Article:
Renowned culinary authority Musa Dağdeviren, a Turkish chef behind with a dedicated season 5 episode of Chef’s Table, knows his way around Istanbul. Dağdeviren’s food ethos is based around documenting and recording regional cookery in villages throughout Turkey and bringing them to his adopted adopted city (he was born in southern Turkey) through his critically-acclaimed restaurants, Çiya and Ciya Kebap.
Now, he’s released a jam-packed cookbook with 550 recipes for the home cook—from lamb kofte to chicken kebabs, from tahini halva to pistachio baklava—that intends to bring that ethos to the world along with the vibrant, bold, aromatic (and healthy!) glory of Turkish food.
Below, Dağdeviren shares some of his favorite places to eat and drink in Istanbul that both inspire and inform the way he approaches food—from his favorite market to the drink he orders at his preferred Turkish bath.
I love visiting the İnebolu Markets on Sundays. The markets have been around since the 19th century, and are a major provider for our restaurants. With its wide selection of wild herbs, mushrooms, grains, fruit and vegetables all foraged and grown in İnebolu, a town near Kastamonu in the Black Sea region. I buy my breakfast spread here and sample the delicious local cheeses, bread, and free range eggs. I then move onto the flea market in Dolapdere looking for knick knacks and books in my areas of interest. My next stop is the Antiques Market in Feriköy. I then venture into Vefa Bozacısı for a glass of boza (fermented grain smoothie) in the winter and şıra (grape cordial) in the summer.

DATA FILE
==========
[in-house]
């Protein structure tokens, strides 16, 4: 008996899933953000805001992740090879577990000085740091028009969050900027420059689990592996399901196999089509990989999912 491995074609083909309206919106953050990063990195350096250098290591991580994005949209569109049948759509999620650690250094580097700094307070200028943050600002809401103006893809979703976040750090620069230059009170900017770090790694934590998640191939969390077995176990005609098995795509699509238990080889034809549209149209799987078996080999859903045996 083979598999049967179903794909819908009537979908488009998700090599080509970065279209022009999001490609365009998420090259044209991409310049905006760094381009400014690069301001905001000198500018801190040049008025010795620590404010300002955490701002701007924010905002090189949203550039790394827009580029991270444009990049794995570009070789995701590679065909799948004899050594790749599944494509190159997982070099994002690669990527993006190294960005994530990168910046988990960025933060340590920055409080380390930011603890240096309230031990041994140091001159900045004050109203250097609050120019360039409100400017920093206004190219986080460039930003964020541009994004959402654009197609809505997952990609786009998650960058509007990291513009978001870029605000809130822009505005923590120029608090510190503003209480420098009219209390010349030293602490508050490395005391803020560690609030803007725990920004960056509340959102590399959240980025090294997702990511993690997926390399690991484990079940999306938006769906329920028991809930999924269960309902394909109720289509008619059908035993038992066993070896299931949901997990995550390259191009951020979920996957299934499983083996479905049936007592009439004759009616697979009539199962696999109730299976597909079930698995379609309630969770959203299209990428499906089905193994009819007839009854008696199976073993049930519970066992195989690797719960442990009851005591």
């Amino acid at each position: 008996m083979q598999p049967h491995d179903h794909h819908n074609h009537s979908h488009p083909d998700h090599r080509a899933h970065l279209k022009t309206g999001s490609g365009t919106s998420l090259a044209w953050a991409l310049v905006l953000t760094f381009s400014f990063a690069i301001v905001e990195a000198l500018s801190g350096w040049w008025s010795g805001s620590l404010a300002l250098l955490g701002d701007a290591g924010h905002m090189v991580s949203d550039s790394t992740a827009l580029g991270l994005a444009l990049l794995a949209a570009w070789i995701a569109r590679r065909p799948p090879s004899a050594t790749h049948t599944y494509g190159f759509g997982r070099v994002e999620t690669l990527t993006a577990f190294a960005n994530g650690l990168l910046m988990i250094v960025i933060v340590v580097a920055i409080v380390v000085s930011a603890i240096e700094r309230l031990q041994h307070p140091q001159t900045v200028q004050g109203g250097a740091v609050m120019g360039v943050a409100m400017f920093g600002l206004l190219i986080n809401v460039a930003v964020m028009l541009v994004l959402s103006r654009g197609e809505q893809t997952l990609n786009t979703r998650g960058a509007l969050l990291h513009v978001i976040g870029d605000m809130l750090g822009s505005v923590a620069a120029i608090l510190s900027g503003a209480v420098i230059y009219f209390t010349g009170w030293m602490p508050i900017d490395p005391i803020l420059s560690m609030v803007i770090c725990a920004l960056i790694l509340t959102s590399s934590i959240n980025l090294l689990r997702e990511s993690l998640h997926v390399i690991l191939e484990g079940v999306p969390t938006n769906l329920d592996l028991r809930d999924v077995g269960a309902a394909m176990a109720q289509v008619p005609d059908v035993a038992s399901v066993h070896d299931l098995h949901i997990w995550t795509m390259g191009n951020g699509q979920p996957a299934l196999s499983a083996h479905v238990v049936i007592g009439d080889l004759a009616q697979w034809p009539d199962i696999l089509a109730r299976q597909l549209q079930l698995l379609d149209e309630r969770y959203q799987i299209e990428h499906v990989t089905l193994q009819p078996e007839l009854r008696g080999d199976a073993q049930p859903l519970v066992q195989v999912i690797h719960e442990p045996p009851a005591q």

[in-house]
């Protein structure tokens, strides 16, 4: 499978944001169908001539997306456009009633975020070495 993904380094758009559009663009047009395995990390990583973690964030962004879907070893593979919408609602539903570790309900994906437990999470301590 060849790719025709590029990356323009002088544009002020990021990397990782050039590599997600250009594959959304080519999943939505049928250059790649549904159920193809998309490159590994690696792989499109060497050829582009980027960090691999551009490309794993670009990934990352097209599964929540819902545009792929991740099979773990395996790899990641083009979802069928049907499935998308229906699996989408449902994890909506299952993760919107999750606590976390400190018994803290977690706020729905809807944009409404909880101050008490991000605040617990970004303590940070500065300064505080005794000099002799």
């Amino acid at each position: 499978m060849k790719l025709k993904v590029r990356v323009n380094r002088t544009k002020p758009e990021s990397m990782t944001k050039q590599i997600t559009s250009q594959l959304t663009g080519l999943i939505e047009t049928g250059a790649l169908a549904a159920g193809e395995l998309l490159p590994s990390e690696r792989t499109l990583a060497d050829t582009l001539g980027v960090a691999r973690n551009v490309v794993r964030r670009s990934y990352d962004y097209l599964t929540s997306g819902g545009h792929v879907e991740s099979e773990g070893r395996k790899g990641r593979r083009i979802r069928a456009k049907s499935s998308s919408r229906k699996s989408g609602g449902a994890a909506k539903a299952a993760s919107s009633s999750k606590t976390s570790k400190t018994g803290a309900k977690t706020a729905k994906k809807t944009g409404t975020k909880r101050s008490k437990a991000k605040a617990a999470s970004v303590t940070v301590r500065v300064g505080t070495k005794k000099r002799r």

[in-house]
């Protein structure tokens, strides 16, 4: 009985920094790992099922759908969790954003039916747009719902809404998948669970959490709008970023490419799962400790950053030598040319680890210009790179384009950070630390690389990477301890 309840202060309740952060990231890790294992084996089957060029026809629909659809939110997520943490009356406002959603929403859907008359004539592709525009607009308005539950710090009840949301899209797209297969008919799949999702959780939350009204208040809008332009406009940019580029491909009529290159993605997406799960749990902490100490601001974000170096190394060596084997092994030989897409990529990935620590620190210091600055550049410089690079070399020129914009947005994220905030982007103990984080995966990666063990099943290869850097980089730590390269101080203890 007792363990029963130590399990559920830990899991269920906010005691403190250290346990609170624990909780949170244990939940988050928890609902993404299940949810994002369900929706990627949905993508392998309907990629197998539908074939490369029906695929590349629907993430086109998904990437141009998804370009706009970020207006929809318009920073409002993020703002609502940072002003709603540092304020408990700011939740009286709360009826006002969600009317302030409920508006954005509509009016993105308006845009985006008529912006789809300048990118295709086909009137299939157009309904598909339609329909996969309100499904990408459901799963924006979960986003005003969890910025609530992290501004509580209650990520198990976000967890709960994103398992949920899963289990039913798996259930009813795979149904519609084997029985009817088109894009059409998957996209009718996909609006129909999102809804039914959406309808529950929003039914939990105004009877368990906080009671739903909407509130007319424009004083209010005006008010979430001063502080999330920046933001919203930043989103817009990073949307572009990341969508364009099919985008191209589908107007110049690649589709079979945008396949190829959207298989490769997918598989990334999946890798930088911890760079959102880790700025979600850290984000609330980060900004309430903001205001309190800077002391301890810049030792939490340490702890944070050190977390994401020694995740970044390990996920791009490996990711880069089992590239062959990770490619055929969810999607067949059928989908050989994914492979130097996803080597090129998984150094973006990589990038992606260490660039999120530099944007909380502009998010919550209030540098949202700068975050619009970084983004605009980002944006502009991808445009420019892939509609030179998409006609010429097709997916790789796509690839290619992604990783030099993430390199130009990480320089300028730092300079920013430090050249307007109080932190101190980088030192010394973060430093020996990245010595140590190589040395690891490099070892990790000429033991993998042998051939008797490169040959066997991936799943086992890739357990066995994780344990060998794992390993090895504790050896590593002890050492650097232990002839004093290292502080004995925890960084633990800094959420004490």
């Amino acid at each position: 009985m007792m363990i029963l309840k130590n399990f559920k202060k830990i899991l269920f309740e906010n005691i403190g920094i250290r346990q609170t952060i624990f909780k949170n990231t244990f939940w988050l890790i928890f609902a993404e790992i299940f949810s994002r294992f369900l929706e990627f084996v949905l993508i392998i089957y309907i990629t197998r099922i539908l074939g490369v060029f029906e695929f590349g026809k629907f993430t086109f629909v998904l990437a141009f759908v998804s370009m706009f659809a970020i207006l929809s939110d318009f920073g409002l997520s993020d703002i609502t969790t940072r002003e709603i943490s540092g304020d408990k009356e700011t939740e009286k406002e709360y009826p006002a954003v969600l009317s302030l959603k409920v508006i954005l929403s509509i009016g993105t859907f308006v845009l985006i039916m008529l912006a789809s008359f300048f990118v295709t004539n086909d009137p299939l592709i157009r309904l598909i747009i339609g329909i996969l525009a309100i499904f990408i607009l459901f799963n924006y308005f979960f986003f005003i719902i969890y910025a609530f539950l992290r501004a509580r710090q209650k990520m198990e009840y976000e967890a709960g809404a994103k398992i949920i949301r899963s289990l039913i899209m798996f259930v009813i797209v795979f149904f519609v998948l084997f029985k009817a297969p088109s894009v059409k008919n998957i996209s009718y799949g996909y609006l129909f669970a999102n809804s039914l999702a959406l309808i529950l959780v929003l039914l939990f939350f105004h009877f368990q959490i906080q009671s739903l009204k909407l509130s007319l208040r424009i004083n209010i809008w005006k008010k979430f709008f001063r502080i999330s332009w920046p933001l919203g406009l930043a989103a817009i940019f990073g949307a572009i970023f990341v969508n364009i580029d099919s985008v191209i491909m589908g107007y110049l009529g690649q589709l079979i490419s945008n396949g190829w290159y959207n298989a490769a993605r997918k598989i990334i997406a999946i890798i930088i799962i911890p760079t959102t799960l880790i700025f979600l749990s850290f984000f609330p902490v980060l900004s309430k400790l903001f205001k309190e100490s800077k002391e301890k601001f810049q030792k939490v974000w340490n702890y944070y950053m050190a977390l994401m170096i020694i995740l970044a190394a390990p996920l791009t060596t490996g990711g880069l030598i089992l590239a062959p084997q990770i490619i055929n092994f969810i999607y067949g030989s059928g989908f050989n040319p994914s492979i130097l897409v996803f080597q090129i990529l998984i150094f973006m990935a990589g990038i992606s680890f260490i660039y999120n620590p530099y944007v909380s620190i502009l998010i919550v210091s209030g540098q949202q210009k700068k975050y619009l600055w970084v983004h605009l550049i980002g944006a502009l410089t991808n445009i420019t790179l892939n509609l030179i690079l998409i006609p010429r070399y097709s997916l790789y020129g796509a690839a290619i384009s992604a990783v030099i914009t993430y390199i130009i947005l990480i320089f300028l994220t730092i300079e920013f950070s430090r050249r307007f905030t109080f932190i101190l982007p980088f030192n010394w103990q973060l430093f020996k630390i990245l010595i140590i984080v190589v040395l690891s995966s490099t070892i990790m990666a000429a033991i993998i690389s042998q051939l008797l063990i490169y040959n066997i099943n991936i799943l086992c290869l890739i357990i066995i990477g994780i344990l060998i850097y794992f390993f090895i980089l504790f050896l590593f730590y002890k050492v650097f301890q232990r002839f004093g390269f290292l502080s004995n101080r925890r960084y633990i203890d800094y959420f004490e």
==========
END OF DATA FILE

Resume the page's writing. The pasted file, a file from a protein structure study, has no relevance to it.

The Grand Rue de Pera
The Grand Rue de Pera (İstiklal Caddesi) is a street in Beyoğlu is where everything happens during the film, music, and theatre festivals in Istanbul. I’ll have a meal at İmroz Lokantası. The fried mussels at Mercan are not to be missed.
Fresh Cooked Fish
I buy fresh fish in Beylerbeyi on the Anatolian side of the Bosphorus and have it cooked at Koparan Balıkçısı (fish restaurant) in the Üsküdar area. I love chatting to the chefs here. Tahini halva with a squeeze of lemon is my favourite dessert after fish. I love having a look around the Antique Markets in Üsküdar and end up in Çinili Hamam, designed by Mimar Sinan (Sinan the Architect) in mid 17th century.
At the Baths
After a sweat and a scrub it is time to enjoy a gazoz (a traditional soft drink) or soda water with a squeeze of lemon at Ağa Hamamı—a Turkish bath that’s been open since 1454. I always get into heated conversations about the country’s agenda with the staff there.
I love eating meatballs and baked beans at Filibe Köftecisi or Sultanahmet Köftecisi in the historical peninsula—a UNESCO World Heritage Site with attractions like the famed Hagia Sophia. Strolling around the old city walls is an all time favorite.